23 year old me, meet 33 year old me

26 Mar

My new Facebook friend Gabi Moskowitz just had a birthday, and commemorated the occasion with a new blog post entitled “a letter to my 22 year old self”. Such a simple, beautiful idea, and since my birthday is coming up…in a matter of minutes, I thought I would reflect on how far I have come in the last ten years.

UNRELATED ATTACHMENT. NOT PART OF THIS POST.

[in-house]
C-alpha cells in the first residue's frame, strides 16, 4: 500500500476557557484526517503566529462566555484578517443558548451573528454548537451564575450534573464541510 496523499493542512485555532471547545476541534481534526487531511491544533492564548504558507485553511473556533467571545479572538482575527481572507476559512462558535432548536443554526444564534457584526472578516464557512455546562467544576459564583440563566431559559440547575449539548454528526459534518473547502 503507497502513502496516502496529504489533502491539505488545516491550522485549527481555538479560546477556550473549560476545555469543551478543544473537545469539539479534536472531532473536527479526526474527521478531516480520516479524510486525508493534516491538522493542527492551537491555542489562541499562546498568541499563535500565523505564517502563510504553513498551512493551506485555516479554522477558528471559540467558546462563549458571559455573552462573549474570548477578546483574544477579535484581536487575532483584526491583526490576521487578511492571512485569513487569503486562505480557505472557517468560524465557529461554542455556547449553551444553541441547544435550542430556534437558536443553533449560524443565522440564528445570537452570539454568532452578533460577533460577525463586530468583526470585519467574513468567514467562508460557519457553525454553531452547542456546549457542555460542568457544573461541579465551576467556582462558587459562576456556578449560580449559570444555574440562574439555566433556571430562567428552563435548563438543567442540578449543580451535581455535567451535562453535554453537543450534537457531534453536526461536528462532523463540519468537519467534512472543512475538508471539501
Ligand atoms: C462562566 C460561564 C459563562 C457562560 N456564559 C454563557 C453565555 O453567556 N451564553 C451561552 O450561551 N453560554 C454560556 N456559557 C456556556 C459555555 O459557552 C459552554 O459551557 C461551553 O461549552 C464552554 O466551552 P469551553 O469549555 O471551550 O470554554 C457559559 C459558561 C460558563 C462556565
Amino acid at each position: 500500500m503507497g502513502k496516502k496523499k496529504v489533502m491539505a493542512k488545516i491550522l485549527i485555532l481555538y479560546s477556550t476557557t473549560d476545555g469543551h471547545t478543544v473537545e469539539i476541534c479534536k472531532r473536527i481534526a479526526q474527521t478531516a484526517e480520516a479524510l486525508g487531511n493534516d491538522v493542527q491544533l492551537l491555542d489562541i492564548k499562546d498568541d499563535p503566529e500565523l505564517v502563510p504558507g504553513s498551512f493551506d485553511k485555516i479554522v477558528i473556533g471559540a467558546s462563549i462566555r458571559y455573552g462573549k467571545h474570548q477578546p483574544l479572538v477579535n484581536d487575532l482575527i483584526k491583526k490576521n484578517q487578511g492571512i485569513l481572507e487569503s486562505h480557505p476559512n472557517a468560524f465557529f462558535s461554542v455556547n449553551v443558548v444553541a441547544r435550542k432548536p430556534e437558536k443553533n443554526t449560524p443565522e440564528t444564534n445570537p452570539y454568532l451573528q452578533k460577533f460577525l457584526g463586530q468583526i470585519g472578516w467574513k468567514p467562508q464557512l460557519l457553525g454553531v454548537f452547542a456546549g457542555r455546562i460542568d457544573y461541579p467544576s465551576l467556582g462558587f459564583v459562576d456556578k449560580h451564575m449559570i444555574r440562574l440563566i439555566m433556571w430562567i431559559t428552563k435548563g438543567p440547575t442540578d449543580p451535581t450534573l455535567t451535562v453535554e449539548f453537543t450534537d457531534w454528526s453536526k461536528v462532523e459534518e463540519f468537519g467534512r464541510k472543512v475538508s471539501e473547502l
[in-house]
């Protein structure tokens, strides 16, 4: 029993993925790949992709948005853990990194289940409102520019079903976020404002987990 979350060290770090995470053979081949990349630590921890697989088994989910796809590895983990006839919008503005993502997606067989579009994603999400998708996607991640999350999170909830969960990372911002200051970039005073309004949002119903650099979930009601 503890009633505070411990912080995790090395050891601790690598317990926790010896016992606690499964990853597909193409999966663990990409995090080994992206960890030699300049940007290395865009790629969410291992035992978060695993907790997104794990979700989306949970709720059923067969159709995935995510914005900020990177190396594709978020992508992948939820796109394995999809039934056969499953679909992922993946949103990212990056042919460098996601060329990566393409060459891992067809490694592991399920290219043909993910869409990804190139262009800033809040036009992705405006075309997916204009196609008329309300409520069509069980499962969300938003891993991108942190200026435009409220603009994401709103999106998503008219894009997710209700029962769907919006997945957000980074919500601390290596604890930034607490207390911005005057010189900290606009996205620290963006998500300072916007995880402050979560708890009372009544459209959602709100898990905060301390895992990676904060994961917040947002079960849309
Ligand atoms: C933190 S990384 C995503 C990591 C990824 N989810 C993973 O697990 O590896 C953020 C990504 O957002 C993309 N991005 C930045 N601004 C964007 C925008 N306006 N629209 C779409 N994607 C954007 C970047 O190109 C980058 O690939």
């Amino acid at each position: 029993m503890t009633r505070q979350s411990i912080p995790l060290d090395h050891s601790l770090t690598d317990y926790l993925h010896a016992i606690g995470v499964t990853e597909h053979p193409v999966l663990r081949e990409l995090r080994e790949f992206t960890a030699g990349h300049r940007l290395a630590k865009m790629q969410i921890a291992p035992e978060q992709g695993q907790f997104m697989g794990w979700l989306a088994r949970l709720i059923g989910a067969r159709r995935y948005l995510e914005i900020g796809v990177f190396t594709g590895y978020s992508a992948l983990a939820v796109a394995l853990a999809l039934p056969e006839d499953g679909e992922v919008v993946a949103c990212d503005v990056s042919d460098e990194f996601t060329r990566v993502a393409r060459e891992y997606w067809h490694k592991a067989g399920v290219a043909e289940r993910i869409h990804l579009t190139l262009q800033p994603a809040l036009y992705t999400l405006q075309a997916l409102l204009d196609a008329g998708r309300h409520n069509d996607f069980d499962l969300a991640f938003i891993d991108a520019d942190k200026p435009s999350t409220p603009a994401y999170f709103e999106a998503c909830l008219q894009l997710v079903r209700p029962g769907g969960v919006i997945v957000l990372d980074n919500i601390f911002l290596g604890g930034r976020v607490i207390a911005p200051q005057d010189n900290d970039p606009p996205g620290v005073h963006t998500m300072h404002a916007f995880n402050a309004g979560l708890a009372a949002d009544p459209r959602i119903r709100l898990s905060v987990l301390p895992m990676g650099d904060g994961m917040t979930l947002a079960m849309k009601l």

One reason I still unabashedly like birthdays and look forward to them with glee is that they are good moments to mark how far we may or may not have come in life. Over the last few days, I have been waging an all-out battle against a coming cold. Having a cold is always awful, but god forbid you have one on your day of days, your birthday. The feeling of dread at getting sick at this time of year makes me recall a birthday when I was younger, perhaps my 10th birthday. The birthday is a marker of time. This year I was sick, that year I was homesick. You think about friends who were present some years, absent in other years. Two years ago when I turned 31 I celebrated with a new friend who I was convinced was going to be my partner in crime. Two single ladies in the city! And yet not long after that birthday, she began dating a guy who she is with to this day. We haven’t remained close. So the people I celebrate the day with also mark the time. Friendships lost and gained. The temporal nature of friendship as seen through one day over the years.